Cobalt prices hold while spot availability improves, buyers step back

Spot demand for cobalt slowed in late April while availability of the material increased, leaving metal prices to move only slightly higher at the end of the month.

Metal Bulletin’s benchmark low-grade cobalt assessment closed the week at $43.70-44.45 per lb, in-warehouse, on Friday April 27, stable with the midweek assessment, and up from $43.55-44.45 per lb at the end of the previous week.

Prices for high-grade cobalt metal fared similarly over the course of the week, assessed at $43.70-44.55 per lb on Friday, unchanged from the assessment on April 25, and up from $43.55-44.55 per lb on April 20.

Market participants reported an increase in the improved ease of receiving offers for material, especially in the second half of the week. Offers have so far been met with muted buying interest while buyers wait for the international market to find its next direction.

Offers were reported to Metal Bulletin within the previous range, with nothing to suggest cheaper material was immediately available.

“We’re seeing more offers from the trade and end users are coming out [with any surplus material] at the end of the month, but the numbers are still proud. Traders are sellers, not buyers, but their offers aren’t desperate,” a trader source said.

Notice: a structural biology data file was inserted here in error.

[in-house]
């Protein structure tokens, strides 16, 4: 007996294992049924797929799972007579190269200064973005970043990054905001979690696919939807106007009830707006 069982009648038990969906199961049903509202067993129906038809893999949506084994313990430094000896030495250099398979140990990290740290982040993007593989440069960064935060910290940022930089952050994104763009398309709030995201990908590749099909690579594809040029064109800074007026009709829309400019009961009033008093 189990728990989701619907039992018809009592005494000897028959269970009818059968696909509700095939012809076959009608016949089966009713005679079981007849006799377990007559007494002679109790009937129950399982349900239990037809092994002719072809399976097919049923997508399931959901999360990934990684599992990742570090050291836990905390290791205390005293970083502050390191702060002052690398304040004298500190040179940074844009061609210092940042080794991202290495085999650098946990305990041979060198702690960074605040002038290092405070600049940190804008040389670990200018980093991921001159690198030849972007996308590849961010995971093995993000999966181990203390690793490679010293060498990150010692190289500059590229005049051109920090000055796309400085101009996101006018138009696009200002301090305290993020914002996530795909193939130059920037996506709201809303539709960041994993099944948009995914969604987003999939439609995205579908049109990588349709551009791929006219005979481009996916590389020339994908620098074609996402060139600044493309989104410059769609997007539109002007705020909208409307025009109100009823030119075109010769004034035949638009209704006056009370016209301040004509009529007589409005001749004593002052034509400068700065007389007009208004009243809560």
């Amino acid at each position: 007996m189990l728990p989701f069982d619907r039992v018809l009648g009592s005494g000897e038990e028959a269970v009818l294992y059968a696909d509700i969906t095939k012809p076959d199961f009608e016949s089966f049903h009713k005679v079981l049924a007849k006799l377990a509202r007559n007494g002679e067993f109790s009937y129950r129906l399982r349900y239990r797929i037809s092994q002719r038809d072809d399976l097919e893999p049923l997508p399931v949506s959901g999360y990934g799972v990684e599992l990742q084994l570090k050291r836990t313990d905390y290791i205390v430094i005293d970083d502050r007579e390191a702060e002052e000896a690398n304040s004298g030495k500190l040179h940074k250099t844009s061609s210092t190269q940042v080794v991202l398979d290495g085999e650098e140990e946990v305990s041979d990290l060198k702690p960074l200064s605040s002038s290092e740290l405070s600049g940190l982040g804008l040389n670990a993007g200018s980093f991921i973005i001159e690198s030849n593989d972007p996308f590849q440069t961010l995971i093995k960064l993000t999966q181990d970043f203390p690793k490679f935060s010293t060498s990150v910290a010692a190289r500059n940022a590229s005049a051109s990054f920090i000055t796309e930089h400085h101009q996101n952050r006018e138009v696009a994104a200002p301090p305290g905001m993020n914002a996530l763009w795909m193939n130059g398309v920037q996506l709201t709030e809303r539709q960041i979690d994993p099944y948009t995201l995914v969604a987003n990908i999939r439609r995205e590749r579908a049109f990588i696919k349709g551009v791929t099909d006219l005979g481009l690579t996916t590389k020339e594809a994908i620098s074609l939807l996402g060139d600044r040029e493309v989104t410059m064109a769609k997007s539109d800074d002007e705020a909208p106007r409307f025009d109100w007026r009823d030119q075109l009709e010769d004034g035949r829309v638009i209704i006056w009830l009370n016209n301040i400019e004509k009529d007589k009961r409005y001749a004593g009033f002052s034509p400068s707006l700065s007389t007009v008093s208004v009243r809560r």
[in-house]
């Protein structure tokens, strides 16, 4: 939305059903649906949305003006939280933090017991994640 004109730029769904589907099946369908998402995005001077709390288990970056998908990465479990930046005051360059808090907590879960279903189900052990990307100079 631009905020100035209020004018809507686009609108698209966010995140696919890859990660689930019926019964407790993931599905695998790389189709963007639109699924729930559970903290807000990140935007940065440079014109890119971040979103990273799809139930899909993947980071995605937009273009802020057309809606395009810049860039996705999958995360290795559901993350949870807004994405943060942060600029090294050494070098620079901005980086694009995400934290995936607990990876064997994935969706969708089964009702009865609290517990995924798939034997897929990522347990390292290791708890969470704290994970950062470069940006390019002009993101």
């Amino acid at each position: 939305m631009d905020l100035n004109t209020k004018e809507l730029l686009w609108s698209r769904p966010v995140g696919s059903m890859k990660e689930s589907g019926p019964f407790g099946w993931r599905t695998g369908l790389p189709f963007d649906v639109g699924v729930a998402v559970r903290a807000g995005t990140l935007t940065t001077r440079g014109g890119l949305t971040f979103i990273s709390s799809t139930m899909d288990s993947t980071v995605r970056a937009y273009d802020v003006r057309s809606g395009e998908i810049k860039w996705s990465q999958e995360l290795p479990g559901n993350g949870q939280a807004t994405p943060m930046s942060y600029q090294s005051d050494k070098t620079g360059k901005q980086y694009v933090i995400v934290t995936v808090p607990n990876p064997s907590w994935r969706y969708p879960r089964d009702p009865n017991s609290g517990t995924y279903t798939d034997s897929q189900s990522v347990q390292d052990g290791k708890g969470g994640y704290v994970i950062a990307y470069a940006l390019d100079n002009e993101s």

“No one is urgently wanting to sell, so you end up having to pay $44-44.50 for the most part,” a second trader said.

Market participants also commented on some uncertainty over the direction of the market, while cobalt metal prices dipped in China over the second half of April.

Metal Bulletin’s cobalt price assessment for the Chinese market stands at 635,000-655,000 yuan ($100,250-103,400) per tonne, down from a peak of 675,000-690,000 yuan per tonne on April 13.

“If you’re dealing with a trader who’s got exposure to China maybe they could be a bit more bearish or cautious,” a third trader said.

“In China the price is undervalued. The Chinese are starting to speculate [that the market is weaker] but there is not so much metal being produced; there is still a metal shortage,” a consumer added.

Therefore, the flurry of month-end destocking and respite in demand is believed to be disguising the underlying tightness that persists in the market

“It’s relatively quiet but also relatively tight behind the scenes… if you have to buy, it’s probably from the trade,” a fourth trader said.

“There’s a little bit less demand for metal maybe, but in any case the market is tight,” a second consumer said

While spot demand has subsided, the number of forward and fixed-term inquiries remains robust.

“What would have been spot has now been done forward,” the third trader said

Furthermore, sellers are not sitting on plentiful stocks, and bar some more competitive offers as the end of the month approaches, market participants reiterated that there was no evidence of a rush to reduce stock levels.

“What is around is held tightly – it’s not like the old days when you’d see mines cashing in. They’re comfortable that even if the price goes down a bit it’s not going to plummet,” the third trader said

“The fundamentals are strong and material is tight. We’re not sitting on large stocks like we used to,” a producer source said

Yet despite a slower week in the spot market, there has been no change to the strong fundamental picture for cobalt, leaving prices underpinned for the time being.

“It’s business as usual: metal is still tight internationally,” a final trader said “There is weakness in sentiment but no proof in reality,” he added.